Living in Rome
There are days I have enough of living in Rome. There’s a sentiment of apathy in the city that eventually gets you. A subconscious feeling telling you that no matter what you’re trying to do, you won’t succeed, because this is not the kind of place which allows you to expand and flourish. It is a city closed to outsiders, and by outsiders I mean people who don’t belong to the extremely tight network of friends and acquaintances running the city, not necessarily foreigners. Everything in Rome happens through old connections (jobs, property purchase, etc), which have been formed since primary school or through family links. If you’re out of the circle, you’re out of the city. For many of us, it is a difficult reality to admit, as we all came here in pursuit of a dream. Going to live in the Eternal City! And then we wake up…to see a different city, a city where we never thought we would get bored walking up and down via del Corso for the compulsory Saturday afternoon passeggiata. Romans get into town, not necessarily to go shopping, but just for a walk about in the old city centre, and possibly for an ice-cream and a coffee. On some weekends, there can be some special entertainment provided, usually on Piazza del Popolo, which is according to its name, the People’s square. Actually, this weekend will be busy as everything is getting ready for the Day of the Police. It is a special event, taking place every year in May to celebrate the Italian police force. On that weekend, Piazza del Popolo turns into a huge parking place for police cars, trucks, buses, boat, helicopter and so on. Visitors are allowed to get into them, but obviously not go for a ride! It is extremely popular with boys aged between 4 and 8 years old, as with much older boys. They are queuing to get into the blue helicopter or on the blue speed boat. You will have guessed that blue is the colour of the Italian police force. It seems to be a way for the police to attract new recruits. Last year, it was turned into a European event with police cars from different EU countries on display as well. I don’t know yet what will be the theme this weekend. Pictures will probably follow this blog entry!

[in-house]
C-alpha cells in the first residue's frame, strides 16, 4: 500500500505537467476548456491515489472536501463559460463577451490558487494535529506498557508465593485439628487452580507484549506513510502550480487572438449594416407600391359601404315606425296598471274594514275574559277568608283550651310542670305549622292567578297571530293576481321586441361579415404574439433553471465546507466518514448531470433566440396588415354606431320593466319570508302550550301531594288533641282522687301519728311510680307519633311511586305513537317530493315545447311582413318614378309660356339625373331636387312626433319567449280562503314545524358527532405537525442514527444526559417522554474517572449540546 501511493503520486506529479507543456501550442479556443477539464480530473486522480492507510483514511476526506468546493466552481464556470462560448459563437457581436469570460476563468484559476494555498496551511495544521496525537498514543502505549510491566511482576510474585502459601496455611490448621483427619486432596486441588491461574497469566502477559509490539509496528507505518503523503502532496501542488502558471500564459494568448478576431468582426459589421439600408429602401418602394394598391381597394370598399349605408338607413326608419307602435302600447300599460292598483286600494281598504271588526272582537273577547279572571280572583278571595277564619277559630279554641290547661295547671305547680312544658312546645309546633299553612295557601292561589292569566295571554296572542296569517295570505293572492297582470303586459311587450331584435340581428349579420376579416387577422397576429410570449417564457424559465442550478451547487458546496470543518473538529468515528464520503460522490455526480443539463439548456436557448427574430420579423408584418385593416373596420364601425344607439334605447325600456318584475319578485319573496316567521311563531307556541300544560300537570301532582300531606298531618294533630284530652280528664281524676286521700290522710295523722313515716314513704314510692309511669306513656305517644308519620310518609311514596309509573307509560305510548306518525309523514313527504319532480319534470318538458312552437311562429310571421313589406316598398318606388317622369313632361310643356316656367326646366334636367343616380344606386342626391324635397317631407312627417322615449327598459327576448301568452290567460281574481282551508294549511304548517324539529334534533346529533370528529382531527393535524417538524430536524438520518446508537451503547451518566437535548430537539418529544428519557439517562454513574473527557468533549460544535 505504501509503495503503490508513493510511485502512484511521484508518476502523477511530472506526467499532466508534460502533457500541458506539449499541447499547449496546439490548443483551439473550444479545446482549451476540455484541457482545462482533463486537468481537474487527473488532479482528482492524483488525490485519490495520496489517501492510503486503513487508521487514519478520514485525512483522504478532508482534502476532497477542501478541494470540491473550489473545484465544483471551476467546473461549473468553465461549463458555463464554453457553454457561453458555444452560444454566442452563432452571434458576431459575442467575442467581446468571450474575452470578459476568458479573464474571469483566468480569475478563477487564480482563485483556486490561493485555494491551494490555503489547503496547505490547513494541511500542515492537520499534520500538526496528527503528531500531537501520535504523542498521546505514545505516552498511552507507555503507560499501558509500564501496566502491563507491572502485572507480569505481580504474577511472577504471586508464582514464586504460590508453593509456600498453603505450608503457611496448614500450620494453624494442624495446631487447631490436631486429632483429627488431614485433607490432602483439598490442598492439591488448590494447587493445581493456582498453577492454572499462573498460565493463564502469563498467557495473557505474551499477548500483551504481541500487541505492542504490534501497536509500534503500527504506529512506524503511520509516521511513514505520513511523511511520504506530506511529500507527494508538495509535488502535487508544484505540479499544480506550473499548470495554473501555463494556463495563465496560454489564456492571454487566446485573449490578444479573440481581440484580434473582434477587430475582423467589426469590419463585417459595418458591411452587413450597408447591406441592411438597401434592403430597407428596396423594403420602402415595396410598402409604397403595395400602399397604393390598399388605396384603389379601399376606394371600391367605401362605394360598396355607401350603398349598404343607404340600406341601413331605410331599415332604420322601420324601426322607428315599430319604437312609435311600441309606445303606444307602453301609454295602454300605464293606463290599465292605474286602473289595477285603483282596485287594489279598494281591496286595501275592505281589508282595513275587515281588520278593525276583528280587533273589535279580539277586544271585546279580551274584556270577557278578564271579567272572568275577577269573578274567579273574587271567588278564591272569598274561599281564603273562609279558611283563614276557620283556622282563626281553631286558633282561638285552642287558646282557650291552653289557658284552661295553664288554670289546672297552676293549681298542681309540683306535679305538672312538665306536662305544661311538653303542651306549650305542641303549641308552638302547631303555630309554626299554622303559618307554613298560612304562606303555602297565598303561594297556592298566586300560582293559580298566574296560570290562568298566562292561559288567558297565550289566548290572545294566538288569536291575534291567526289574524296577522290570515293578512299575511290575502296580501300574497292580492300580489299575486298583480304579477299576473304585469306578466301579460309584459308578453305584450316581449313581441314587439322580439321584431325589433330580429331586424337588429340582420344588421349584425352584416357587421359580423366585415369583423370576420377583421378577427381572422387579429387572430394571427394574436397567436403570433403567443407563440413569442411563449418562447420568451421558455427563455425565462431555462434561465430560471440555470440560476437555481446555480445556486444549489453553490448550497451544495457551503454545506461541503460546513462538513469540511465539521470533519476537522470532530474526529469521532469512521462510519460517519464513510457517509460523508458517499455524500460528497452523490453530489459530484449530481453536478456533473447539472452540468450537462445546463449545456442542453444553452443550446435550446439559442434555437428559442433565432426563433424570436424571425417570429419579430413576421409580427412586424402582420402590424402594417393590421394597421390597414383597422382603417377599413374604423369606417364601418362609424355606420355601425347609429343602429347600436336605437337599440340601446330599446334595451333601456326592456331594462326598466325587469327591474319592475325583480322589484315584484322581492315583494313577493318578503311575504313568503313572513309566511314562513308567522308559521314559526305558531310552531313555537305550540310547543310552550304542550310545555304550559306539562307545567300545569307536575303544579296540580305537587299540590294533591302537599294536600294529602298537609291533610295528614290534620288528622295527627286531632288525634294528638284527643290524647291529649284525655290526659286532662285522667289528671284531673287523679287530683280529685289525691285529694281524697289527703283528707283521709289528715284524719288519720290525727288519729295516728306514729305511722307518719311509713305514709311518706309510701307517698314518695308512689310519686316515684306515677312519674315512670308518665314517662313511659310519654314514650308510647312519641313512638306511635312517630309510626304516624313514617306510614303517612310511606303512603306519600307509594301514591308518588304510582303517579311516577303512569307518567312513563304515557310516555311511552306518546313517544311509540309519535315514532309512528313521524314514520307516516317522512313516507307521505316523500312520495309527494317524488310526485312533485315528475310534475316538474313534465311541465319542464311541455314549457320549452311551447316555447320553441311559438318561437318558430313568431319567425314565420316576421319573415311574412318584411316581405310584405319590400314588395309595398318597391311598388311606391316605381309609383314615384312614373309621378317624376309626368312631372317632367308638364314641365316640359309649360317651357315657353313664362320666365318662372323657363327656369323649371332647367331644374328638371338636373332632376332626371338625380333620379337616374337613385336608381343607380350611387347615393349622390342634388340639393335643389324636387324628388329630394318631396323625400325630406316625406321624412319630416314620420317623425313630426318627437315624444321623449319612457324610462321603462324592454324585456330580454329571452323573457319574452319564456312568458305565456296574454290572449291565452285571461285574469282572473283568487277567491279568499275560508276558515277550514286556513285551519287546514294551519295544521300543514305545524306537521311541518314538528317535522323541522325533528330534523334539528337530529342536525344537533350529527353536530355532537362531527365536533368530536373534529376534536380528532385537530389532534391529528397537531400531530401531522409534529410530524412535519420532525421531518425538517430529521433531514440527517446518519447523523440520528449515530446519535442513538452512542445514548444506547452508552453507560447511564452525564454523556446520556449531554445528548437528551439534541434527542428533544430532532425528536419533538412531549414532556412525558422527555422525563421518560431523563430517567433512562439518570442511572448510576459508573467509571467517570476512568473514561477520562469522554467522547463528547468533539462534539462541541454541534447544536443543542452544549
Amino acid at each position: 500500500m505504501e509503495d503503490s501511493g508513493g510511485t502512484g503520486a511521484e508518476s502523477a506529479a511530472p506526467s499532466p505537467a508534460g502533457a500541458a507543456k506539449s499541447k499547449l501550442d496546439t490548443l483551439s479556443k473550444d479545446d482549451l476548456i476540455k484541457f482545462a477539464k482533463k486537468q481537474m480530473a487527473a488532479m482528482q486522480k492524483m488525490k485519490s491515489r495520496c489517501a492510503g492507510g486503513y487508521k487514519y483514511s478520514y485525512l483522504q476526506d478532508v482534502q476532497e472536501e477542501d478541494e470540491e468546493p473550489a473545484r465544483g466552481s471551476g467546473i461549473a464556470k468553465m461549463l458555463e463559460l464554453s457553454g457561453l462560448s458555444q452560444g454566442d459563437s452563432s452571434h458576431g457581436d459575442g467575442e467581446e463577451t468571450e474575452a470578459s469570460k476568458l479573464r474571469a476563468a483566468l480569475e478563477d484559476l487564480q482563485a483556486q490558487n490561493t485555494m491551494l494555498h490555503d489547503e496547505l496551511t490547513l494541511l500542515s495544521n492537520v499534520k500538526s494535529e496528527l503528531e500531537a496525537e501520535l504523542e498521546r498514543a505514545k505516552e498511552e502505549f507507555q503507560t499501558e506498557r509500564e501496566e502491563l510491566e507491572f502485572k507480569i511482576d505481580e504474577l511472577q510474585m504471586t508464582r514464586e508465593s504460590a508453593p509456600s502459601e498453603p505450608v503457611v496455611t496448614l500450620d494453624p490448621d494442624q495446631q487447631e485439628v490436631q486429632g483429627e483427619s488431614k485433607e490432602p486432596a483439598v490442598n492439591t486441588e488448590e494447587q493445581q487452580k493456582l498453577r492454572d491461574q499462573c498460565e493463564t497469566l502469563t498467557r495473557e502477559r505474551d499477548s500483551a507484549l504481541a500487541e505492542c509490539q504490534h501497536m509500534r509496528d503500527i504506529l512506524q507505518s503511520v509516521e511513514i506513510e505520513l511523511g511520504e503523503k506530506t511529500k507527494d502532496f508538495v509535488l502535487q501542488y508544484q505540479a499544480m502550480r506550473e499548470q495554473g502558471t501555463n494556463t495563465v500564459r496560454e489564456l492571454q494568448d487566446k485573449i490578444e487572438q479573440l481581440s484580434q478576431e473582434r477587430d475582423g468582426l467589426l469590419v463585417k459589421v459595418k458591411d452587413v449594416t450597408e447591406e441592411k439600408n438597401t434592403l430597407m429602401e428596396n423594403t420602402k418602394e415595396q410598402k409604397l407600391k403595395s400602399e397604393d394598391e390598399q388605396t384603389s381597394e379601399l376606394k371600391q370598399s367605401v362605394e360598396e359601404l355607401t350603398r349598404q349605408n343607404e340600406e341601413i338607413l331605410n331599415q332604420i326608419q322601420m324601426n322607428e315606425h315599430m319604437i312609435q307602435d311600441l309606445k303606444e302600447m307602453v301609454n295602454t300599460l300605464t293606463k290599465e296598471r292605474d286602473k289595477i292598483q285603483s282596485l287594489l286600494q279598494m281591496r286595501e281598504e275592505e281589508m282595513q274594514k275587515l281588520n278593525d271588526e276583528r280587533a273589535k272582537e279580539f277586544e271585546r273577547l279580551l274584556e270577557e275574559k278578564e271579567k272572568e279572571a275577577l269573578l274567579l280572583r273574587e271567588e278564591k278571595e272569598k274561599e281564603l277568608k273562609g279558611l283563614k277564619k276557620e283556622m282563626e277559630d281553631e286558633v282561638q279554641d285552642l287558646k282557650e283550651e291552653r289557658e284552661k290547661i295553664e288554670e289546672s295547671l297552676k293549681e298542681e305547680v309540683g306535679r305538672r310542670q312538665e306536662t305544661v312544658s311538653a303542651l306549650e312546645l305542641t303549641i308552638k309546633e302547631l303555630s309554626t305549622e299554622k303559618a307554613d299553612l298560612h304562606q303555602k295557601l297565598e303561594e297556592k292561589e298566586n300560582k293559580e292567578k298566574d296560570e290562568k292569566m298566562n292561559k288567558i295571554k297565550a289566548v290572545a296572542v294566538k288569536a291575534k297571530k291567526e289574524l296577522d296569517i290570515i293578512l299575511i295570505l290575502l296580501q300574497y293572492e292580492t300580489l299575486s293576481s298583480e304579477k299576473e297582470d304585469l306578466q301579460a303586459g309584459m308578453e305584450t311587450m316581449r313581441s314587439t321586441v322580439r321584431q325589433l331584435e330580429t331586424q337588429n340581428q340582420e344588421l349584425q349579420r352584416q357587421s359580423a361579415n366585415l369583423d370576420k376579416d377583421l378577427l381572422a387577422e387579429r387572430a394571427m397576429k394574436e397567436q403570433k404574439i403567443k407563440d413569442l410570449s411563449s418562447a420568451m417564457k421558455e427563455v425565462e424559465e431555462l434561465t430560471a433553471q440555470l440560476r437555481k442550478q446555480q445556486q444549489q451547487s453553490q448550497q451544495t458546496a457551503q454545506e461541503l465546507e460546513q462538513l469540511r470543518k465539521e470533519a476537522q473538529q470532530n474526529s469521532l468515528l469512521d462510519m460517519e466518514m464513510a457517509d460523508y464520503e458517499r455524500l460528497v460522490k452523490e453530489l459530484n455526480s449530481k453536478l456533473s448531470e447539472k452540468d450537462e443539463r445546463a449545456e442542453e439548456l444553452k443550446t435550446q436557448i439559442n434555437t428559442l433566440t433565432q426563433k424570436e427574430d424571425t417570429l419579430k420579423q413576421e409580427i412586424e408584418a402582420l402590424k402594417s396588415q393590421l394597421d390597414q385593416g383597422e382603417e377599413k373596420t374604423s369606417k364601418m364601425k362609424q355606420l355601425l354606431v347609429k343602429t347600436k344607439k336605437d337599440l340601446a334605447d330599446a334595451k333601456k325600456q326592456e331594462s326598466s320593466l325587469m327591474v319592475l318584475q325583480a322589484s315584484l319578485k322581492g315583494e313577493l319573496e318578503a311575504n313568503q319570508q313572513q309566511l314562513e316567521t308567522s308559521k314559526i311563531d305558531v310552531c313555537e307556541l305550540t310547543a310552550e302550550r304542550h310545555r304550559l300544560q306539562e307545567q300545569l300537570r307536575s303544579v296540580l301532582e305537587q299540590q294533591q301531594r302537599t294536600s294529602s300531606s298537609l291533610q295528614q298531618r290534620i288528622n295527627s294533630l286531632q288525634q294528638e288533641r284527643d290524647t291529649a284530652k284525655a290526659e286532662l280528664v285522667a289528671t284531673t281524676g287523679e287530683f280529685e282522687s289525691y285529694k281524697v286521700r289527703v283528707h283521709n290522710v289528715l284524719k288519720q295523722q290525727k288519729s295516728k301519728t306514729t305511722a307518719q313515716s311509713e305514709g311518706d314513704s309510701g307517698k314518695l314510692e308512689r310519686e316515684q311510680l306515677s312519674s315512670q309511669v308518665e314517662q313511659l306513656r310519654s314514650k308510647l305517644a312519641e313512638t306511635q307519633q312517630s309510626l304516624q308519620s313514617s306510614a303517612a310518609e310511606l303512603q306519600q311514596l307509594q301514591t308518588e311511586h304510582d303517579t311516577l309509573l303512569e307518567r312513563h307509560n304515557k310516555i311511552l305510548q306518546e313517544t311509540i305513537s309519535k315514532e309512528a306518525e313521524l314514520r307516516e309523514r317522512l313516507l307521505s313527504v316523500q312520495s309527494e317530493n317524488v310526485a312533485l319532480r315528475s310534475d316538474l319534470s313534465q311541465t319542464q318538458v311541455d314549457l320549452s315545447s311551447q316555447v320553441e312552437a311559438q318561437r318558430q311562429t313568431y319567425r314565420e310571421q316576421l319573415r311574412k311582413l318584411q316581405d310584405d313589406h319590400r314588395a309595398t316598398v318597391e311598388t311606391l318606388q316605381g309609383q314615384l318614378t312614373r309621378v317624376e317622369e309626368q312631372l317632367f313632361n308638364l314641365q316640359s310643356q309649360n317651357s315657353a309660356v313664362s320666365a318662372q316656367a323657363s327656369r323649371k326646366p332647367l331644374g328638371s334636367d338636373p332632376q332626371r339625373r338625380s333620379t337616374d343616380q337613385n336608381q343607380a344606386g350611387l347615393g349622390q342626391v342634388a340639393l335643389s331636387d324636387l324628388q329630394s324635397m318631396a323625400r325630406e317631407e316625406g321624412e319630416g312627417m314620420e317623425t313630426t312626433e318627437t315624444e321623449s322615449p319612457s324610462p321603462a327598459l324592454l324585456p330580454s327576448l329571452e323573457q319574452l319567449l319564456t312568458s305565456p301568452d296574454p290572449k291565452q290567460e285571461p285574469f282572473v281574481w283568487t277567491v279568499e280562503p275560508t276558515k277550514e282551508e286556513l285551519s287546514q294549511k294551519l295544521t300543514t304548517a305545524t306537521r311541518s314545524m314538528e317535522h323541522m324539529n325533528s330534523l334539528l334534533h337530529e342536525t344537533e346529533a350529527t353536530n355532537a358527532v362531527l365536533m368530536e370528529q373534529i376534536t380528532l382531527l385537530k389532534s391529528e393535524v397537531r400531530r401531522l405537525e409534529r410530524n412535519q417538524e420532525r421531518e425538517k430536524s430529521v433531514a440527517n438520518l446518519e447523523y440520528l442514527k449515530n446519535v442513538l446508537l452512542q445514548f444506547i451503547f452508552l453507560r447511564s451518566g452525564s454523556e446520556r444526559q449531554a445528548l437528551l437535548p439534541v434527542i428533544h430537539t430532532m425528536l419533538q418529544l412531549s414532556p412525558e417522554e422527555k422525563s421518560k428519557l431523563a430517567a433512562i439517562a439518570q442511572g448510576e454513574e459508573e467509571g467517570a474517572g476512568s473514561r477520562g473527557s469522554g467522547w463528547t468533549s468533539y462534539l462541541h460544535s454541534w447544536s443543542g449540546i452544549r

Still, it is an amazing opportunity to be able to live in Rome, but as Stendhal already pointed out almost two hundred years ago: one has to have a passion for the arts to live in Rome. Then all the roads open up, as the knowledge to be gained is limitless. The more we discover, the more there is to discover. Art is a true refuge for the residents of Rome, but a somewhat passive one. One church takes you to another; one work of art has to be followed up by another one, and so on. I try to share my own personal art discoveries or interest of the moment in this blog.